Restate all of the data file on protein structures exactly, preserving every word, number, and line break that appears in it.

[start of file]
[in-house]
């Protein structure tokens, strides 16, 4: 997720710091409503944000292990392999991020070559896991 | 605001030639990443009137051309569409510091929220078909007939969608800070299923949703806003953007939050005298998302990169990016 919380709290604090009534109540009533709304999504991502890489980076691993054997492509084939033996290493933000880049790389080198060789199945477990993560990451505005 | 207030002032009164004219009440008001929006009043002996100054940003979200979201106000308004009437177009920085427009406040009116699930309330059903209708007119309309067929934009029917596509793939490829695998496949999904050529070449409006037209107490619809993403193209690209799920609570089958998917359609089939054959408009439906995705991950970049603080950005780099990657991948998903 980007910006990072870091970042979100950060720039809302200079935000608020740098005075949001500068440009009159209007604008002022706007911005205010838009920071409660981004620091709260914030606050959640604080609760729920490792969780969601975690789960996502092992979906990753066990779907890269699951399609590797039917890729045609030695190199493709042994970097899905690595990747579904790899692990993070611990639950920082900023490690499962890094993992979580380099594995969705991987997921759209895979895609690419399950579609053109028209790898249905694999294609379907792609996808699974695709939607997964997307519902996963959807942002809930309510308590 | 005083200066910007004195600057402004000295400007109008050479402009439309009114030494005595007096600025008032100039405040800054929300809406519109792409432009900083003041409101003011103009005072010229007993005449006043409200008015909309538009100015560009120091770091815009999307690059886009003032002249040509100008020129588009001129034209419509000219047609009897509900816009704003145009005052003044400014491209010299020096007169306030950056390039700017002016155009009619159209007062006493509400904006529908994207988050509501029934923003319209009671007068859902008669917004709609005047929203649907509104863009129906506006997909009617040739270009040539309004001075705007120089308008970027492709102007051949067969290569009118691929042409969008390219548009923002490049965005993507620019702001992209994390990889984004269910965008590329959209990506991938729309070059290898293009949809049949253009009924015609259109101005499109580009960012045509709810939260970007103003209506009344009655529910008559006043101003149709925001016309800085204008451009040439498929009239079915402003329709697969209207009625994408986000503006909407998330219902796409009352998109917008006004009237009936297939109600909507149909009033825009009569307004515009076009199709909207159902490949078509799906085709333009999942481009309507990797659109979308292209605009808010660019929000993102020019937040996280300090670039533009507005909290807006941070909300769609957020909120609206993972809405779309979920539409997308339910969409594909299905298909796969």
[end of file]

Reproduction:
[in-house]
């Protein structure tokens, strides 16, 4: 997720710091409503944000292990392999991020070559896991 | 605001030639990443009137051309569409510091929220078909007939969608800070299923949703806003953007939050005298998302990169990016 919380709290604090009534109540009533709304999504991502890489980076691993054997492509084939033996290493933000880049790389080198060789199945477990993560990451505005 | 207030002032009164004219009440008001929006009043002996100054940003979200979201106000308004009437177009920085427009406040009116699930309330059903209708007119309309067929934009029917596509793939490829695998496949999904050529070449409006037209107490619809993403193209690209799920609570089958998917359609089939054959408009439906995705991950970049603080950005780099990657991948998903 980007910006990072870091970042979100950060720039809302200079935000608020740098005075949001500068440009009159209007604008002022706007911005205010838009920071409660981004620091709260914030606050959640604080609760729920490792969780969601975690789960996502092992979906990753066990779907890269699951399609590797039917890729045609030695190199493709042994970097899905690595990747579904790899692990993070611990639950920082900023490690499962890094993992979580380099594995969705991987997921759209895979895609690419399950579609053109028209790898249905694999294609379907792609996808699974695709939607997964997307519902996963959807942002809930309510308590 | 005083200066910007004195600057402004000295400007109008050479402009439309009114030494005595007096600025008032100039405040800054929300809406519109792409432009900083003041409101003011103009005072010229007993005449006043409200008015909309538009100015560009120091770091815009999307690059886009003032002249040509100008020129588009001129034209419509000219047609009897509900816009704003145009005052003044400014491209010299020096007169306030950056390039700017002016155009009619159209007062006493509400904006529908994207988050509501029934923003319209009671007068859902008669917004709609005047929203649907509104863009129906506006997909009617040739270009040539309004001075705007120089308008970027492709102007051949067969290569009118691929042409969008390219548009923002490049965005993507620019702001992209994390990889984004269910965008590329959209990506991938729309070059290898293009949809049949253009009924015609259109101005499109580009960012045509709810939260970007103003209506009344009655529910008559006043101003149709925001016309800085204008451009040439498929009239079915402003329709697969209207009625994408986000503006909407998330219902796409009352998109917008006004009237009936297939109600909507149909009033825009009569307004515009076009199709909207159902490949078509799906085709333009999942481009309507990797659109979308292209605009808010660019929000993102020019937040996280300090670039533009507005909290807006941070909300769609957020909120609206993972809405779309979920539409997308339910969409594909299905298909796969």